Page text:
“Now, think seventh inning when you’re 90 pitches into it. Stanton is up and you call a frontdoor curveball and it’s not what he went over four hours ago. He just steps off and looks at you like, ‘I told you four hours ago I’m not going to throw that pitch.’ He’d step off and you’d go, ‘Oh, [shoot]. Sorry, my bad.’ He knew exactly what pitches. He told you. It was easier in the game because he already told you what he was going to do. Not like, ‘Oh, let’s go sinker in here.’ No, he already said no. Why am I going to call that? It was so down to the point. This is what I’m going to do because he’s done all the work in the days previous. The last thing you want to do is disappoint a guy like that. He’s the best of the best. It’s not that there’s pressure, but you want to ... he’s so damn good that you don’t want to screw up. You want him to be the best he can be.”
It is not to say Doc never allowed his catchers to improvise. He did. Halladay told Barajas before a game against Tampa Bay that he did not want to throw B.J. Upton sinkers away under any circumstances. He wanted to pound him inside. But as the game progressed, Upton fouled off a few of Halladay’s sinkers inside.
Upton stepped back into the box, but moved his feet just a hair away from the plate. Barajas noticed that he was trying to cheat so he could barrel the next sinker inside.
Barajas looked at Halladay, gestured toward Upton’s feet and called for a sinker away. Halladay understood. He threw the pitch, it hit Barajas’ glove on the outside corner and Upton struck out.
“He was fine with you ad-libbing as long as there was a reason for it,” Barajas said. “If he trusts you as a catcher behind the plate, he’d roll with you. Back in the dugout, you give him a little shake of the head, chest is puffed out a little bit. And I explained it to him and he was like, ‘Yeah. Any time you ever see that, man, you just let me know and we’ll go with it.’”
Barajas spent parts of nine seasons in the big leagues before he met Halladay. He felt comfortable making a suggestion like that. It wasn’t always easy for younger catchers. Halladay once told rookie Kevin Cash that he had two rules: Do not come to the mound and talk to me. Do not sugarcoat anything.
“Always be honest with me,” Halladay said.
Cash, who became manager of the Rays in 2015, caught Halladay 19 times in 2003–04. He found being honest easy. He found not visiting the mound hard. It came to a head when Halladay struggled in one of their first games together. Doc gave up a string of hits and looked gassed. Cash knew he should go to the mound, but he remembered the rule.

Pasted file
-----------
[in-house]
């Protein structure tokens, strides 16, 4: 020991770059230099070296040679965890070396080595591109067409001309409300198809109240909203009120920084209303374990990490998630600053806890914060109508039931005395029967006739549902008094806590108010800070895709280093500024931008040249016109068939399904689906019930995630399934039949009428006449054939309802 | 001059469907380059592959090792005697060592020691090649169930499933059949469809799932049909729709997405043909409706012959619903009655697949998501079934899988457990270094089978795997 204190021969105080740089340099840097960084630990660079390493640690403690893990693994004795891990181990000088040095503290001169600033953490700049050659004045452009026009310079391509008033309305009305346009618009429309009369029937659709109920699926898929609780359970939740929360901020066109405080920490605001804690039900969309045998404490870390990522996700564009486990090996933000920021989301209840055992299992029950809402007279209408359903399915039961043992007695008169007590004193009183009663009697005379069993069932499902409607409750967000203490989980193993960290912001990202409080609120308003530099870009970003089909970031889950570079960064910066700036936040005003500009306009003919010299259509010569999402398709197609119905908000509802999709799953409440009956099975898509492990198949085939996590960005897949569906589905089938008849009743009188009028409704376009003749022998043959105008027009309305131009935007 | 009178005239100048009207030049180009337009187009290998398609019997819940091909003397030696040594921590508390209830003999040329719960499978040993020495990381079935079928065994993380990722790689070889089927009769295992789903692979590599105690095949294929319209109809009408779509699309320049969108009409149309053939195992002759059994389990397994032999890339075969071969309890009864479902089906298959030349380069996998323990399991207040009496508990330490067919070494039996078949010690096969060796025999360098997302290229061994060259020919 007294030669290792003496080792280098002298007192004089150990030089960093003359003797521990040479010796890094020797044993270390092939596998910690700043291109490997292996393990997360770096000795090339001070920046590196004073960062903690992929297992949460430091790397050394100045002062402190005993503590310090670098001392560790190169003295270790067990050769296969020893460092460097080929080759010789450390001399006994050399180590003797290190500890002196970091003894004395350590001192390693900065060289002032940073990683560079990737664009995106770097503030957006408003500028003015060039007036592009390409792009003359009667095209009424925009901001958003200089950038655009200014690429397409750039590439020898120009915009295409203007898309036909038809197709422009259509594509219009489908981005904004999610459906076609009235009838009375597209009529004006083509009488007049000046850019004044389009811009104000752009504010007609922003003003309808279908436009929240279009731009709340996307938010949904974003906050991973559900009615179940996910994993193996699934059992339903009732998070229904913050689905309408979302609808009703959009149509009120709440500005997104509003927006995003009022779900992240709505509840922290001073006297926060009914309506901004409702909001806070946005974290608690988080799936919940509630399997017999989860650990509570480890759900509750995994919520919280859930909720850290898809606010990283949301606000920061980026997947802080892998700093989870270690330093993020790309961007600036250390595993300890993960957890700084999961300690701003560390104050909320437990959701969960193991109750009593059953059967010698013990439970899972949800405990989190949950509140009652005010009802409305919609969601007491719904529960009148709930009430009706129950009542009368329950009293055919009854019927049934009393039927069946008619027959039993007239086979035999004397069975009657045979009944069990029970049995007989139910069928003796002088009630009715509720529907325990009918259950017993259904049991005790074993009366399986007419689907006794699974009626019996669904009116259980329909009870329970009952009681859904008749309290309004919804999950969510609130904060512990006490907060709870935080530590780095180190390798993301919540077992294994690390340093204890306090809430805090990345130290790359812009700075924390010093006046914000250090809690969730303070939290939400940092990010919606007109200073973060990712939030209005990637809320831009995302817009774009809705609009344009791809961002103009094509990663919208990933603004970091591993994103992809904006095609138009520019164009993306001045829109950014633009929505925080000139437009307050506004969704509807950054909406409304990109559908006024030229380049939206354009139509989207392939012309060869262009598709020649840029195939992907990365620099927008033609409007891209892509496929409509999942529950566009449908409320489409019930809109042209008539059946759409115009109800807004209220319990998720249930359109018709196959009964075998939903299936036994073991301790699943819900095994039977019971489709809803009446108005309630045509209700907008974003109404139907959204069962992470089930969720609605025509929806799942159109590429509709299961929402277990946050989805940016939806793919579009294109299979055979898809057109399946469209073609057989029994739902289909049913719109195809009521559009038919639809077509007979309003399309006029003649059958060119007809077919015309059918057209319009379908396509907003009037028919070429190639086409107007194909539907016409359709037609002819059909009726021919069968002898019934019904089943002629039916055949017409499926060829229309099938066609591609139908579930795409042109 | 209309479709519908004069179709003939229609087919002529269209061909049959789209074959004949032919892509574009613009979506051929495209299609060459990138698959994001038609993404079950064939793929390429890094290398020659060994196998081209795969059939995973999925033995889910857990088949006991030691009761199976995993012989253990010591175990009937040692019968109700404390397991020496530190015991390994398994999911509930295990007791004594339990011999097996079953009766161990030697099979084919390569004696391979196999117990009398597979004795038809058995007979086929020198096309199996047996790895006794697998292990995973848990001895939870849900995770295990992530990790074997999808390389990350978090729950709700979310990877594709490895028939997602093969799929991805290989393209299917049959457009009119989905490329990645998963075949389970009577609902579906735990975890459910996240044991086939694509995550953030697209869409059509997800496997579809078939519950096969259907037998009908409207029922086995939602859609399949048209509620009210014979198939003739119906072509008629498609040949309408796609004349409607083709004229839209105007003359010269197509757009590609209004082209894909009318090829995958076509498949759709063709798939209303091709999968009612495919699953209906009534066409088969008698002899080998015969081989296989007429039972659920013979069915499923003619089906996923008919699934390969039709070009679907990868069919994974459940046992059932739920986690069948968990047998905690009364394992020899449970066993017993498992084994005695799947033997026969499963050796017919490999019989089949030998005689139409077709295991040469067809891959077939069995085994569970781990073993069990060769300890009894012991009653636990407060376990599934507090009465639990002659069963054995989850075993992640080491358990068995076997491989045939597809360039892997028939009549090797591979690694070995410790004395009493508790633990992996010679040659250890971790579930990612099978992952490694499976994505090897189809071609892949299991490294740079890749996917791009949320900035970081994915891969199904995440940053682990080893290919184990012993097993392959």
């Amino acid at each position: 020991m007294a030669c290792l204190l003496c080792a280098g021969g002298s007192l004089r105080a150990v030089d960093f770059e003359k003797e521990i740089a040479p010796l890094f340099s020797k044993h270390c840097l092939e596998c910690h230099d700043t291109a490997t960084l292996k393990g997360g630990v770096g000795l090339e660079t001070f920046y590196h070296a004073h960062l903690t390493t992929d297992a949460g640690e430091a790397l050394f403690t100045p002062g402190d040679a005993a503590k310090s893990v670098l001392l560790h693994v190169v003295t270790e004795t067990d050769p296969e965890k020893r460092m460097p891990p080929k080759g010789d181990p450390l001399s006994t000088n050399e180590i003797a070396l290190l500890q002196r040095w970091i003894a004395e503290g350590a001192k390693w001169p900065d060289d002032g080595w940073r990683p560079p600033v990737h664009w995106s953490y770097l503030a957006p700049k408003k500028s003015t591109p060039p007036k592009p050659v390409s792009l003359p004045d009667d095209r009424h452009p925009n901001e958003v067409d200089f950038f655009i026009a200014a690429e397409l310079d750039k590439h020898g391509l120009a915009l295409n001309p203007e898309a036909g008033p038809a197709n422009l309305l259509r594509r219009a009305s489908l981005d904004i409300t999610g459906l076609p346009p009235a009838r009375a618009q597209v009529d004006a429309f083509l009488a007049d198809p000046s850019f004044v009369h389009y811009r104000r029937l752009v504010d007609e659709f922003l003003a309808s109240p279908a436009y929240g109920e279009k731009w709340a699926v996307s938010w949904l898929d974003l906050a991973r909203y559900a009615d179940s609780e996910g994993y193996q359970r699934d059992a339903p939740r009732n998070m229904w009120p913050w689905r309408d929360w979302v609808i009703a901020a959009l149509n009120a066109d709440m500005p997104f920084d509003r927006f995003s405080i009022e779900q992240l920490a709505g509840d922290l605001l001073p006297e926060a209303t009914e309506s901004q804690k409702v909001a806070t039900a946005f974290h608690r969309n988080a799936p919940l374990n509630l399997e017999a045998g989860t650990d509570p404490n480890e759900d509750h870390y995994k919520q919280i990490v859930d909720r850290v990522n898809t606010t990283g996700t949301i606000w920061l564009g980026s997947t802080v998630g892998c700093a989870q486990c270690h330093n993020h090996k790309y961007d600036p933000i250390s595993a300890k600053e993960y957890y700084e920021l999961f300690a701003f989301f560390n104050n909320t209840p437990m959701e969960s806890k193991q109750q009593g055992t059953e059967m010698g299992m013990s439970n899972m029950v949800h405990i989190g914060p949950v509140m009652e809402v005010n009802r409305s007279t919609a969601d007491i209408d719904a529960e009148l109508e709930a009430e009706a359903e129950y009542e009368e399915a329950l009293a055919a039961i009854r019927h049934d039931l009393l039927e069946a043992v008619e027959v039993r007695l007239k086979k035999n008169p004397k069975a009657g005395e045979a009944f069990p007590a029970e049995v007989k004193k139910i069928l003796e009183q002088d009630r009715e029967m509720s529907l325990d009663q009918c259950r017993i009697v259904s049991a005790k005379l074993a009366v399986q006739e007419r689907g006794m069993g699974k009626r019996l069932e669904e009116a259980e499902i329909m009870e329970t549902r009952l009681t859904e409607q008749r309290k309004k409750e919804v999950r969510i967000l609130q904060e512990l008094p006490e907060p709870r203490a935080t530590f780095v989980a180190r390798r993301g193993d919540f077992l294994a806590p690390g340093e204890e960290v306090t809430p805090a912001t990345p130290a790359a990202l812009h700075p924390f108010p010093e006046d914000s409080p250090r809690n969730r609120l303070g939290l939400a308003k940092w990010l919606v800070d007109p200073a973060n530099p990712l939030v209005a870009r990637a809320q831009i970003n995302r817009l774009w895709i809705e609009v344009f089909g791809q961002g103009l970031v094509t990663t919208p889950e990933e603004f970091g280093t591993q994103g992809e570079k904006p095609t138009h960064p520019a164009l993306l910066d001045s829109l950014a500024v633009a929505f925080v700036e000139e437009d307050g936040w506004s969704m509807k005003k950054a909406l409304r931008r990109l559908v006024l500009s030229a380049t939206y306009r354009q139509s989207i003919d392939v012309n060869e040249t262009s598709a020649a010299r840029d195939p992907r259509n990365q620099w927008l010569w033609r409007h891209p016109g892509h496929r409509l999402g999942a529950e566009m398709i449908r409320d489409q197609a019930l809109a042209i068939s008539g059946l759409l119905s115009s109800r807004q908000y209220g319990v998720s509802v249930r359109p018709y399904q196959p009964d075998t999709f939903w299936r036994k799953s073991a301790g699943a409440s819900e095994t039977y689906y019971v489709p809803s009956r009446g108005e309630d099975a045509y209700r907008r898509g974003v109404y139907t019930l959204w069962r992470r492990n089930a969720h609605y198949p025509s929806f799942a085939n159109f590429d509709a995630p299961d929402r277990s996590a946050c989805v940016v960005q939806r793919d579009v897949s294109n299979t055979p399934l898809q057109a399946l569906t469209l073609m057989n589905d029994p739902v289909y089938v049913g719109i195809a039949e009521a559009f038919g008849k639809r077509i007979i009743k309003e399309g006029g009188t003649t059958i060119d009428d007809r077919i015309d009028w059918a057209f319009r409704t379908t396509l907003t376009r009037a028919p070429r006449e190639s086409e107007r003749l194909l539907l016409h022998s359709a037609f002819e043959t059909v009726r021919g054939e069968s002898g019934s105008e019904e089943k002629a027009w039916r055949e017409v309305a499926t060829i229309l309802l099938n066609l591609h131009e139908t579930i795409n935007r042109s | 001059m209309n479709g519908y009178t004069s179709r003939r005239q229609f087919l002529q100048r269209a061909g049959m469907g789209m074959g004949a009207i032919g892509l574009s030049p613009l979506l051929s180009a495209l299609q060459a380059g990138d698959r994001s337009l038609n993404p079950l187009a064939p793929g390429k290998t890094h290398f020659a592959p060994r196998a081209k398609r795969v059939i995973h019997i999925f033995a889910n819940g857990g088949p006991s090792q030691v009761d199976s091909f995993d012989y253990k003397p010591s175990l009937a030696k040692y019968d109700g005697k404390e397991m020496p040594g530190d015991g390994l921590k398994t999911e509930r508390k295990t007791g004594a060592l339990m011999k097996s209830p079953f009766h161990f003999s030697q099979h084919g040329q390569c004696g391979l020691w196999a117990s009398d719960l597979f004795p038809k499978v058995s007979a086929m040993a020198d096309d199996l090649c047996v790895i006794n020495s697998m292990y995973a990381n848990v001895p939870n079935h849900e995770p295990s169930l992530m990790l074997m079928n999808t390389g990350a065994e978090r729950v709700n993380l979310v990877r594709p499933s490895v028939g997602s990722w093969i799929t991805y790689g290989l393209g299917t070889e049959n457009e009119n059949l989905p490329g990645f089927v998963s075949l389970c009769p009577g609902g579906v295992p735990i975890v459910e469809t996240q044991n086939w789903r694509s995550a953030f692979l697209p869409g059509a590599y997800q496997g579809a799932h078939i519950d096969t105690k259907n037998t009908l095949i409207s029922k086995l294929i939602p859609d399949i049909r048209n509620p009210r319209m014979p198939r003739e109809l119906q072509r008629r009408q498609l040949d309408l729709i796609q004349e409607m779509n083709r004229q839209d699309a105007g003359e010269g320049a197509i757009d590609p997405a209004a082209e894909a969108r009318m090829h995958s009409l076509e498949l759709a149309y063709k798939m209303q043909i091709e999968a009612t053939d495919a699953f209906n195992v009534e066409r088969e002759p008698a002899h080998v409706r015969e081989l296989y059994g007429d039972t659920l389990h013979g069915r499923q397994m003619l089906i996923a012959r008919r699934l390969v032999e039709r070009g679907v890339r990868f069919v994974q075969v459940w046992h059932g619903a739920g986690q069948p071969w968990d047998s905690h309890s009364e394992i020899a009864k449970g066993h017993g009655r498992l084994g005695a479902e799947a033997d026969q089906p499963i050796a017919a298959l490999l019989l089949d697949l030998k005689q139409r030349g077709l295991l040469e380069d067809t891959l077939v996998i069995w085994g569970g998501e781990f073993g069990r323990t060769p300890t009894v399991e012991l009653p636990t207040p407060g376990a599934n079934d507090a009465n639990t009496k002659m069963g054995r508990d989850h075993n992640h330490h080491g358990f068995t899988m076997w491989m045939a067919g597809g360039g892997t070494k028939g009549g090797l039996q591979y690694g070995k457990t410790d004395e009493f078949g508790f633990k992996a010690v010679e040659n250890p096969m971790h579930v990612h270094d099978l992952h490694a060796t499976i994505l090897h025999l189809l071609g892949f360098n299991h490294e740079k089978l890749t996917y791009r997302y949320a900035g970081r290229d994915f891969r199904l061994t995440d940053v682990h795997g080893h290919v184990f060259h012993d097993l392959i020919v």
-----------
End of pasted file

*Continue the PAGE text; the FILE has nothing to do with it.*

“I knew I should’ve gone out, I wanted to go out, but I didn’t,” he said. “So I just stayed there.”
The inning ended. Halladay walked up to Cash and unloaded on him.
“How could you not come out there and give me a breather!?” he said.
“Doc, you’re the one who sets these rules,” Blue Jays pitching coach Gil Patterson said, defending Cash. “You need to follow them or not.”
“We called that the little island out there,” said Tom Wilson, who caught Halladay 20 times in 2002–03. “The mound was the island and nobody wanted to go to the island when Doc was on the mound. It was all business. I got told, ‘Get off the mound,’ one time. Yeah, he said, ‘Get the [heck] out of here. Get behind the plate.’ He was so well-conditioned. This guy was the toughest, hardest competitor I’ve ever played against or played with. He was so intense about what he was doing. It’s just unbelievable.”
“I think the first time I ever went out there, he looked at me and said, ‘What the [heck] are you doing out here?’” Zaun said.
“If I ever made a trip to the mound I wouldn’t say anything,” said Ken Huckaby, who caught Halladay 30 times in 2002–03 and ’05. “I would just stand there. I would just walk out to the mound and stand there like I was talking, but he knew why I was there. He would take his second to get his breath back and then he’d look at me and he’d just stare at me and that’d mean this is over and I’d just turn around and jog back. He was working with Harvey Dorfman, so I knew he had a little wheel. He’d do it every time. That way the previous pitch wouldn’t affect the next pitch. So he’d reflect, he’d make his adjustment, and then he’d execute. If that wheel got off, he could reset that wheel and then get back on. But that was Harvey.”